German diesel vehicle bans: who stands to lose out?

Frankfurt am Main - A top German court has ruled that older diesel vehicles can be banned from parts of city centres to reduce harmful air pollution, with potentially far-reaching consequences for Europe's top economy.

Here's how Tuesday's decision could affect different groups in the future.


- Diesel drivers -


Owners of diesel cars face uncertainty, as it is up to local governments whether to ban older vehicles.

Politicians have not given up hope of finding an easier solution.

"My aim is and remains that bans should not come into force," federal Environment Minister Barbara Hendricks said following the ruling.

But around 10 million of the 15 million diesel cars registered in Germany fall short of the latest Euro 6 EU emissions regulation, potentially making them eligible for a ban, as well as two million diesel trucks.

People in Stuttgart and Duesseldorf -- the two cities in Tuesday's case -- could be among the first hit.

Commuters and car-dependent workers could be most affected, while some residents, emergency services and tradesmen will enjoy exceptions.

Financially, diesel owners will suffer "a significant reduction in the value of their vehicle," said auto industry expert Joerg Hoenemann of consultancy EY.

The good news: judges said implementation of driving bans should be gradual, with only cars meeting the Euro 4 standard eligible for immediate restrictions. In Stuttgart, for example, the more numerous and more recent Euro 5 cars are safe until at least September 2019.


- The car industry -


Fear of diesel bans and the legacy of Volkswagen's 2015 "dieselgate" emissions cheating scandal have undermined the motors' market share in Germany, from 48 percent in 2015 to 39 percent last year.

If bans deepen diesel's slump and a trend develops towards less labour-intensive electric motors, a large chunk of the 800,000 jobs in the German car industry could be at risk.

Meanwhile the debate on bans has increased political pressure for industry to pay up to help right past wrongs.

So far they have offered trade-ins and updates to motor control software, but opponents say those steps don't go far enough and are calling for hardware fixes.

A study by Evercore bank found such complex hardware refits could cost more than 7.6 billion euros ($9.4 billion).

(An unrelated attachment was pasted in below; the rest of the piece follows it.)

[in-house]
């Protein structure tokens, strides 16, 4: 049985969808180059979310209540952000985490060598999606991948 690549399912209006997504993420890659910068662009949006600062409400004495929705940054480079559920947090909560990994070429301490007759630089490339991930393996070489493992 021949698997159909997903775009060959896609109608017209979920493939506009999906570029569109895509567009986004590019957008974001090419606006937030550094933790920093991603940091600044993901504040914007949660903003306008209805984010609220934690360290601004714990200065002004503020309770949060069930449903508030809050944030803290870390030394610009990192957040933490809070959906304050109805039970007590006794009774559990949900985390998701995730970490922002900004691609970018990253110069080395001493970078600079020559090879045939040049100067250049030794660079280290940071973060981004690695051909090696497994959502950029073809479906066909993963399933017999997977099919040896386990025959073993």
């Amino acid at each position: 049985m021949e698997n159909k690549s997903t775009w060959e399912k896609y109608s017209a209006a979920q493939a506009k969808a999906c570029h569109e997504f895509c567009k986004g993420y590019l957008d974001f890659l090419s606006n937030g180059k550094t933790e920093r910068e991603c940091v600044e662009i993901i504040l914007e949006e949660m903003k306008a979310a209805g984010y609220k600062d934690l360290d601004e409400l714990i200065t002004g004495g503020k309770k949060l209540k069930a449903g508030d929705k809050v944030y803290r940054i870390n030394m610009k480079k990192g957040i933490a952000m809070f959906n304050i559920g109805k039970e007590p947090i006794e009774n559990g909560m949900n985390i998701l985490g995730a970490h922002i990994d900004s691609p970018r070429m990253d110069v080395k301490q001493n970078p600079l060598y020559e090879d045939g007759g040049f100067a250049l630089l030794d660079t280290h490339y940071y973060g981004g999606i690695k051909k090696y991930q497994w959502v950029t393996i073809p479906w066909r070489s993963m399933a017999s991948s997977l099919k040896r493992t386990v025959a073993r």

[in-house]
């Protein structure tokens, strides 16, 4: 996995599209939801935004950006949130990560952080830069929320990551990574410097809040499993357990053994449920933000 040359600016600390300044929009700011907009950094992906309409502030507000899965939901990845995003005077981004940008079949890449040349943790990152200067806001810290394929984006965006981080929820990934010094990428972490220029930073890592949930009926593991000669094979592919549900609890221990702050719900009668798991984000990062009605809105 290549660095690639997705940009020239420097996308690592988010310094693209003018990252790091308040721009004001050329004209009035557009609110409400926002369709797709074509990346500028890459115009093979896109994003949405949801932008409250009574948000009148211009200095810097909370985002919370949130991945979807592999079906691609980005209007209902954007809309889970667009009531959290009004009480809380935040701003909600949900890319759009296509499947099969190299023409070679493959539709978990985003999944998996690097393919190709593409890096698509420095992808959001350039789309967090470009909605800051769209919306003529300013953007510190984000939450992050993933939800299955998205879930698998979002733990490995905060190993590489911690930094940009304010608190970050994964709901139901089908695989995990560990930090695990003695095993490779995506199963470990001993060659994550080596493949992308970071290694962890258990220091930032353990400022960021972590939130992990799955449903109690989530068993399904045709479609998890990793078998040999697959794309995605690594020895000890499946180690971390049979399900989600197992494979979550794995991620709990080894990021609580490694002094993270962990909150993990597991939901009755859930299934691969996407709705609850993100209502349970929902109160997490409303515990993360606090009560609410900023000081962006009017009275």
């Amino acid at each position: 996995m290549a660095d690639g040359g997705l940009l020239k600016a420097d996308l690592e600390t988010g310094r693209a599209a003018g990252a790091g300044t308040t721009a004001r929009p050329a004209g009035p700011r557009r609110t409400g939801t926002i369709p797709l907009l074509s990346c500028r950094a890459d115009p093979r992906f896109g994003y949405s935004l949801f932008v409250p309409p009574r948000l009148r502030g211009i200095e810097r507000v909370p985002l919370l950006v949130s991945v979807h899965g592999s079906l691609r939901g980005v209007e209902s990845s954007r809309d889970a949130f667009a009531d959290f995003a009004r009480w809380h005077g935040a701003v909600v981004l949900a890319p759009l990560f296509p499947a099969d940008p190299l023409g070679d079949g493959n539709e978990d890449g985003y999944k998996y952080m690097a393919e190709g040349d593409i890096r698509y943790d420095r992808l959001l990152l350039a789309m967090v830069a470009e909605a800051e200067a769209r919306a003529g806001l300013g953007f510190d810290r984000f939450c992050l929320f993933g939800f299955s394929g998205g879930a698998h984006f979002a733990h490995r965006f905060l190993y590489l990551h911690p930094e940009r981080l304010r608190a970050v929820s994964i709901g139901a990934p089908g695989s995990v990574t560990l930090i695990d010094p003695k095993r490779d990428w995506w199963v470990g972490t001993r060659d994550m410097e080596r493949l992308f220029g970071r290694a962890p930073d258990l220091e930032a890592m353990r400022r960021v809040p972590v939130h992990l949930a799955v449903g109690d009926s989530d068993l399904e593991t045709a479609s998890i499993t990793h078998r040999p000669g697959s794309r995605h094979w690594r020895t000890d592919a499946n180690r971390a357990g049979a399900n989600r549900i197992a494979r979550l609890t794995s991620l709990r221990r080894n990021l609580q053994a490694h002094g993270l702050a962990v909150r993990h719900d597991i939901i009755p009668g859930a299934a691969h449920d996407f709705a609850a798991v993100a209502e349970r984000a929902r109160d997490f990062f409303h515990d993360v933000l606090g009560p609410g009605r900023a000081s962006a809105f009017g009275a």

- Government -


Some 70 German cities including Munich, Stuttgart and Cologne recorded average nitrogen dioxide levels above EU thresholds in 2017, according to the Federal Environment Agency (UBA).

Germany could face legal action from Brussels if it fails to hit targets.

The federal government has cobbled together a one-billion-euro fund to pay for air-friendly improvements to public transport like electric buses.

But local authorities are pressuring Berlin to introduce a standardised "blue badge" nationwide to identify the least-polluting cars, simplifying enforcement of diesel bans if they come about.

The subject could divide a prospective coalition government under Chancellor Angela Merkel's conservatives, who largely favour sparing car owners and the industry, and the centre-left Social Democrats.

It will also be up to cities and Germany's 16 federal states to upgrade transport links and coax more people from behind the wheel.

Another tug-of-war over who foots the bill with the federal government is likely, especially after ministers this month proposed making public transport completely free.


- Health and the environment -


Some analysts warn that on a global scale, fewer diesel cars in Germany could actually be worse for the environment.

European governments originally encouraged carmakers and drivers to choose diesel as the motors emit less of greenhouse gas carbon dioxide than similar petrol engines.

"It will be more and more difficult for the manufacturers to meet EU limits on CO2 emissions by 2021" with fleets including fewer diesels, Bratzel predicted.

"That could cost them a lot more money" in fines, he added.

As for the fine particle and NOx pollution at the root of the case, "driving bans only address the symptoms and not the cause," Bratzel judged.

"On peak days they can help meet the NOx limits, but there will be no reduction of fine particle pollution, which is much more dangerous to health" and is mostly generated by friction on tyres and brakes, he said.

By Tom Barfield